One way of handling the problem at the trial level is for the parties to stipulate whether the offenses merge, a procedure specifically sanctioned by the Supreme Court two years ago in State v. Underwood.  The opinion in Baker makes an interesting point here:  that such a stipulation

merely supplants an allied offense issue with an ineffective assistance of counsel one -- for mistakenly advising the defendant to agree to multiple sentences for a single crime. Without the facts of the defendant's conduct in the record, the reviewing court will be unable to resolve the ineffective assistance of counsel claim either.

My initial reaction was that an IAC claim would be a hard sell, especially in the context of a plea bargain; the state may legitimately offer a plea to reduced charges on the condition that they will be considered as separate offenses.  But the opinion might have a point, in light of the Supreme Court's decisions earlier this year in Lafler v. Cooper and Missouri v. FryeThose decisions (discussed here, here, here, and here) basically establish a right to effective assistance of counsel at the plea bargaining stage.  If an attorney can be deemed ineffective for failing to properly advise his client on whether to plead because he misunderstood the law on homicide, as occurred in Cooper, it's not too difficult to envision a claim being made on the basis that the lawyer improperly stipulated to non-merger of the offenses because he misunderstood the law on allied offenses.  In any event, Baker's caution that "the better course would be for the state to include in the record the facts of the defendant's conduct, satisfying the Johnson  test, prior to sentencing" is worth heeding.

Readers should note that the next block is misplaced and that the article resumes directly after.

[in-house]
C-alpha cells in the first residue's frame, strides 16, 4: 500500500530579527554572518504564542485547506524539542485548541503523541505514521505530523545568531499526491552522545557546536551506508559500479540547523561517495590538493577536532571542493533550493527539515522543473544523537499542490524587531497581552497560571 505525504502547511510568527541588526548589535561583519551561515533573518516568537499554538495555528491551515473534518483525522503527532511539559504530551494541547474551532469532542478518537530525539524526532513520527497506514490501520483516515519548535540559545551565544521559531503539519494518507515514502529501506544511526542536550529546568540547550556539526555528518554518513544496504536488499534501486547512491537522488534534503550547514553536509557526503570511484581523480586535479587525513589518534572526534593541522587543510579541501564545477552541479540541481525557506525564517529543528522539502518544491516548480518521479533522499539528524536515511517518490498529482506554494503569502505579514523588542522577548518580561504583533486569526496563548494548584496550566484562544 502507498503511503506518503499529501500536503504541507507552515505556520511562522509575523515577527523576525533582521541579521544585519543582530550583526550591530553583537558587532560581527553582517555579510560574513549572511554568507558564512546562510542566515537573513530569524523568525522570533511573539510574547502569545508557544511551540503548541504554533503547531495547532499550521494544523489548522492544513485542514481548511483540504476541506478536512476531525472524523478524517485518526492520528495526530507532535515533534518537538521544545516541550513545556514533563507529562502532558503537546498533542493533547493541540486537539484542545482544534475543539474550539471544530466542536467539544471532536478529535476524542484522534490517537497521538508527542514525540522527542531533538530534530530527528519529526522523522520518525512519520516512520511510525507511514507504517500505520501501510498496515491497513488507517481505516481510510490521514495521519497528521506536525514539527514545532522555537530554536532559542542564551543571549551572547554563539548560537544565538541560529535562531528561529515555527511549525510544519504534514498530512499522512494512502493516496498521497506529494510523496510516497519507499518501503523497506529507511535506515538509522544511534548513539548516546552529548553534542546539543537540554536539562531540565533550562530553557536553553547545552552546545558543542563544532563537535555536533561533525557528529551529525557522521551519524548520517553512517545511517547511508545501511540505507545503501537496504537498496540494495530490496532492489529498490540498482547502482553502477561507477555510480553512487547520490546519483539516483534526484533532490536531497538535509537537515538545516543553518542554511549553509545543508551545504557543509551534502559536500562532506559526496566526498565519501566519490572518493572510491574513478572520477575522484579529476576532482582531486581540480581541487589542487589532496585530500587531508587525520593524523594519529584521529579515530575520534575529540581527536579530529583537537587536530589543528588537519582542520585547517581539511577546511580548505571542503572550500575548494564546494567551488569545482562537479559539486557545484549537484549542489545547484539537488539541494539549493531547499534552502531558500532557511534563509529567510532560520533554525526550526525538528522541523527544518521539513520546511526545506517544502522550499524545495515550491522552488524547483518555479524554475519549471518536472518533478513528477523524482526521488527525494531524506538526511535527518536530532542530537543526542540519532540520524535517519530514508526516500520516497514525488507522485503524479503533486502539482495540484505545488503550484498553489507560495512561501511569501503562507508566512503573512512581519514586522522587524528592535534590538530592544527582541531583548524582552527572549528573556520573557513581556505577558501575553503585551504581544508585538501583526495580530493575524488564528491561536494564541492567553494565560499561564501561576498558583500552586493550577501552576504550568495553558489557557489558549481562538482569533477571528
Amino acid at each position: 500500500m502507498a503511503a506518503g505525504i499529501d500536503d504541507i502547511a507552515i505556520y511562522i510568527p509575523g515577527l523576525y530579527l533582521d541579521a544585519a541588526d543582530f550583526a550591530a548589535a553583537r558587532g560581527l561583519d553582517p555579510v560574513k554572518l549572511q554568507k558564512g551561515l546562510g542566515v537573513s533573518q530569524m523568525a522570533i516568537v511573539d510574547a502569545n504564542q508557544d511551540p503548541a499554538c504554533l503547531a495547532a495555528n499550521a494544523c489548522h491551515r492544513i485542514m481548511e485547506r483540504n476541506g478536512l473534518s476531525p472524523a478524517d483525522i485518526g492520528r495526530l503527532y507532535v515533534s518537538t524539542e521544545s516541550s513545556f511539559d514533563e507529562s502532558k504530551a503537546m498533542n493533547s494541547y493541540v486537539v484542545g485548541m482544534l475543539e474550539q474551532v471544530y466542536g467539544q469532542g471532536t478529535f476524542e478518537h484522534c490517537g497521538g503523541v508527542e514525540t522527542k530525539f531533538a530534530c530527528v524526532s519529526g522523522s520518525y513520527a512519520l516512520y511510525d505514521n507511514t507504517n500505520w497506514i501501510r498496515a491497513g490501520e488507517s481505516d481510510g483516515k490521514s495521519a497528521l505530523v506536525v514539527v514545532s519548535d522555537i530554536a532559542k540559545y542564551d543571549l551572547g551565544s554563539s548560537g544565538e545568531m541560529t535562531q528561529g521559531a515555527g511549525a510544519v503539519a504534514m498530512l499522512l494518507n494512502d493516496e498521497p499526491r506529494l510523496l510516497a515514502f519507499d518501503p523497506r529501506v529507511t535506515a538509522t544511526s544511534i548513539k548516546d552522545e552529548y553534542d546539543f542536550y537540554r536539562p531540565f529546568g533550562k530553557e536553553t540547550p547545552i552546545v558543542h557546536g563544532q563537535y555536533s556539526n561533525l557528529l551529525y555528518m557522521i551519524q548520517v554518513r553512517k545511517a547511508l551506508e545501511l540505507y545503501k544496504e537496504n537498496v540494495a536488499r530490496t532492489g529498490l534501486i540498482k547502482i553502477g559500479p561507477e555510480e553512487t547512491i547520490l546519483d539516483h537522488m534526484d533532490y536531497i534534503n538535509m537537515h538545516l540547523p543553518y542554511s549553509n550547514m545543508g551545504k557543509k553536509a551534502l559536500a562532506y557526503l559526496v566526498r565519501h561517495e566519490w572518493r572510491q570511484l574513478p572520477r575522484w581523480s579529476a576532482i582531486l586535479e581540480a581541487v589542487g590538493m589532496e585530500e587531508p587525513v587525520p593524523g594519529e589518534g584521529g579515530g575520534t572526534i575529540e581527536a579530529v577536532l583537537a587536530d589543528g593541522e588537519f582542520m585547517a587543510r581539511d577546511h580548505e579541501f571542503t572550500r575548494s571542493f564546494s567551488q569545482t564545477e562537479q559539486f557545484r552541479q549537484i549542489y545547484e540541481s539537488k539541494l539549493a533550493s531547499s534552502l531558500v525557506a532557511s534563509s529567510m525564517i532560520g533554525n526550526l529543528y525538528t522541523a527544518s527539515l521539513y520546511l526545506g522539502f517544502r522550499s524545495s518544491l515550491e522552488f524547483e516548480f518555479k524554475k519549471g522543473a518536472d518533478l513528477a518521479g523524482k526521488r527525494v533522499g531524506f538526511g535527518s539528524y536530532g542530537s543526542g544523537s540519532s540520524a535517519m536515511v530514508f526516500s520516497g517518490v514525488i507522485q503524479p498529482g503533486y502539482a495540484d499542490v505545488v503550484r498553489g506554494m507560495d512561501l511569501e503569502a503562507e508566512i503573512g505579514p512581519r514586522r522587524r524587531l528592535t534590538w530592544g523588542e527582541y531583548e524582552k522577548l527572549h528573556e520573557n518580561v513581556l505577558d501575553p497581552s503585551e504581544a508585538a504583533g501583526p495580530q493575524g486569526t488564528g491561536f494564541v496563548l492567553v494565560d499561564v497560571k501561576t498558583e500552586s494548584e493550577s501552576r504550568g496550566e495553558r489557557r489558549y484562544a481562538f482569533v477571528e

But woulda coulda shoulda aside, the court's still confronted with figuring out how to resolve the allied offense issue.  That task is complicated by the fact that in the past year the 8th has come out with two contradictory decisions on that.  In State v. Corrao, the defendant pled to seven counts of pandering sexually oriented material involving a minor and sixteen of illegal use of a minor in nudity-oriented material.  The court found it impossible to determine whether any of the offenses were allied, found plain error in the trial court's failure to make any inquiry on that, and vacated those sentences and remanded the case back for determination of whether any of the offenses merged.